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Dixon district's finances central to talks

Superintendent portrays murky forecast; teachers are skeptical

DIXON – The condition of the school district’s finances is a point of contention in contract negotiations between the teachers union and the school board.

Teachers say the money is there to accomodate some or all of their proposals, pointing to the district’s built-up surplus of about $4.2 million in the education fund at the end of the 2012 fiscal year.

The board believes that surplus is on the decline.

In its last published offer, the union estimates its proposals would cost the district about $2 million a year over the 5-year contract.

But the union made a new offer Thursday.

While the trend shows the education fund has grown about $250,000 a year in the past 5 years, the district projects a $1.6 million deficit for this year – potentially leaving the education fund with about $2.6 million at year’s end.

That projection does not include any proposals that may be negotiated through the teachers contract.

What’s changed?

Last year, the district received almost $2 million less in the education fund, and this year it is projected to lose an additional $1 million in revenue.

Superintendent Michael Juenger points to a decline in general state aid and a decrease in property values as the top causes for the deficit. About 21 percent of the district’s revenue comes from state aid, and 66 percent from local tax dollars.

In 2011, when the district received 100 percent of its general state aid, it produced a surplus of nearly $1.6 million. At that time, the state funded $6,119 per student.

Last year, with funding at 95 percent, the district ended the year with a $37,000 surplus.

This year, with funding at 89 percent, it projects a $1.6 million deficit. Now, the state is funding $5,455 per student.

And next year, the Illinois Association of School Boards has told administrators, funding could be at 80 percent, meaning even less revenue.

Local property taxes also tapered off about $200,000 last year.

“The question I have always asked is, Where is the money going to come from?” Juenger said.

With most of the education fund expenses covering staff salaries, Juenger said, the district will have to examine staff cuts to reduce expenses.

The union does not buy Juenger’s numbers, saying the education fund had been budgeted to a $1.1 million deficit last year and a $873,754 deficit in 2011, only to result in surpluses.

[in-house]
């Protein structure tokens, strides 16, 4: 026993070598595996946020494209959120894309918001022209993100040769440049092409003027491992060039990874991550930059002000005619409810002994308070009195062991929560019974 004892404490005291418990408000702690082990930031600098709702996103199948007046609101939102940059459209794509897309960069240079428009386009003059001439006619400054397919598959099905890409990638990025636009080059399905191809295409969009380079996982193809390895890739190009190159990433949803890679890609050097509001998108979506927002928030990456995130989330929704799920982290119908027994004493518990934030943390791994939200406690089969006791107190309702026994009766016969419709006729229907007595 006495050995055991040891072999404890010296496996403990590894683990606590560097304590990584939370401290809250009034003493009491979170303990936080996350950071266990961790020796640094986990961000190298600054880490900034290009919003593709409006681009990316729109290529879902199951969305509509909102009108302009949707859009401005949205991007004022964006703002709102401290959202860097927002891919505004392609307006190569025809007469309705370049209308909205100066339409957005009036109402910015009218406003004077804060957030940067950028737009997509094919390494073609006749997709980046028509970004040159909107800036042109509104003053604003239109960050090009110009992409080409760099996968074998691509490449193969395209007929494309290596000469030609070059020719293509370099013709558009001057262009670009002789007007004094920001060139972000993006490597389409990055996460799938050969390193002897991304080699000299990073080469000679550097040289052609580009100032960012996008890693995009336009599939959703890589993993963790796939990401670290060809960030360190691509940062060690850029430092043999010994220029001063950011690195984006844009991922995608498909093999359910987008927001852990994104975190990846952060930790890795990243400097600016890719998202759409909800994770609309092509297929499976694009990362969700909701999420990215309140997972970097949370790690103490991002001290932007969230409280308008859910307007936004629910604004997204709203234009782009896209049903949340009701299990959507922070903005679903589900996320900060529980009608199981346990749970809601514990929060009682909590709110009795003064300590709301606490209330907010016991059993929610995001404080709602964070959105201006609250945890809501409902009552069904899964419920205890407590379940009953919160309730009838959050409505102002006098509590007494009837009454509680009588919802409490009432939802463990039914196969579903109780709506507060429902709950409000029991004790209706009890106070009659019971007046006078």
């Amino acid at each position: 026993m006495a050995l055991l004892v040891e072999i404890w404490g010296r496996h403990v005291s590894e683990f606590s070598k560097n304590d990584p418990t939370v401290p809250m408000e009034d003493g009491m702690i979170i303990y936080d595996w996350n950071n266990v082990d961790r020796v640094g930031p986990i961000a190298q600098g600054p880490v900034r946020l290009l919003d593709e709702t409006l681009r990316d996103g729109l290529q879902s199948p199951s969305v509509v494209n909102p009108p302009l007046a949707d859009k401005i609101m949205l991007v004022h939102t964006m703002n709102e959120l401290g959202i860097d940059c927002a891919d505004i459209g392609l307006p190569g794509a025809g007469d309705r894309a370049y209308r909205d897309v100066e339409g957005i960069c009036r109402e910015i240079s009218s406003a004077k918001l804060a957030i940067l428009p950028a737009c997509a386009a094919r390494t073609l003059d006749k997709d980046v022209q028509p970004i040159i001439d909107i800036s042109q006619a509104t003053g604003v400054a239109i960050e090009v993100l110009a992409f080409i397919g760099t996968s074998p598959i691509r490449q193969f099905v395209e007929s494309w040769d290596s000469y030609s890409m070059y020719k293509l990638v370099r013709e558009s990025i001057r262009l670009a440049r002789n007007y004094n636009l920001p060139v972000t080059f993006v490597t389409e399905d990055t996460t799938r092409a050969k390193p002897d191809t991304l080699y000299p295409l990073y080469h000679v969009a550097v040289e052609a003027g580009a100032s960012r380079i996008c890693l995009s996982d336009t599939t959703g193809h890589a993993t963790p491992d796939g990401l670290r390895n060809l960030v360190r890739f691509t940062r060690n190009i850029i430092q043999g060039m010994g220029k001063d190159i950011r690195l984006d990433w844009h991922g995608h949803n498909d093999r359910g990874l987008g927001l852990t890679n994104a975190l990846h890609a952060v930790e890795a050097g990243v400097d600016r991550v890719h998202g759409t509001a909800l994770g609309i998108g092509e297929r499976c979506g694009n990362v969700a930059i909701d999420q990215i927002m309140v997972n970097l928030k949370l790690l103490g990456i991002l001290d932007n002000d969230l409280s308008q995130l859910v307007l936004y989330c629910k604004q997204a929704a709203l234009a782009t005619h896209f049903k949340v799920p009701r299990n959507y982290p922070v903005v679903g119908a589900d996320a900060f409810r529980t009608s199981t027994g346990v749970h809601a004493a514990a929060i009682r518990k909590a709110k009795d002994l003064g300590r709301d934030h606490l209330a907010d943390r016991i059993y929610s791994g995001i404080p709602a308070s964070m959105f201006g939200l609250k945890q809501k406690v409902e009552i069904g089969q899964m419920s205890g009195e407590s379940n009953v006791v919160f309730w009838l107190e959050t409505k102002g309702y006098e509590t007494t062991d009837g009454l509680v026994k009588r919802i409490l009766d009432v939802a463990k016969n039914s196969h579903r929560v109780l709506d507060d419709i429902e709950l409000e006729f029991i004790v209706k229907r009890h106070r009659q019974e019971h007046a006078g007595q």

“How can the district, just about every year, project deficit spending and at the end of the year end up with a positive surplus every year?” asked Dolph Ricks, union negotiator and teacher at Reagan Middle School.

Teachers were asking for 11 to 14 more teachers and 24 more paraprofessionals, mostly to bridge gaps they say the district has in special education needs.

The union also asked for a 4-percent salary increase to its current schedule.

It estimates these salary requests come at an additional $1.7 million spanning the 5-year contract.

The board, on the other hand, is asking teachers to take a salary freeze.

While the district might have a $10.2 million surplus in its operating funds, the education fund is the only fund the district can use to pay teachers’ salaries.

However, money may be transferred from one fund to another, Juenger said, after the board conducts a public hearing and votes to transfer those funds.

James Fritts, author of Essentials of Illinois School Finance, says an unbalanced budget is less troublesome if cash balances are high, but says other warning signs have to be considered.

Those pertinent to Dixon include employee contracts with built-in increases in salary and benefit expenditures that exceed foreseeable increases in revenues, as well as one or more major sources of revenue, other than property taxes but including general state aid, showing a trend of major decreases.

“These events are warning signs, not indicators of financial doom,” Fritts said. “Districts in financial distress normally get that way over a number of years. While they may budget and spend with restraint, revenues do not keep up with even modest spending increases. Deficit spending is not uncommon; even the most well-managed district will probably experience a deficit at some time.”

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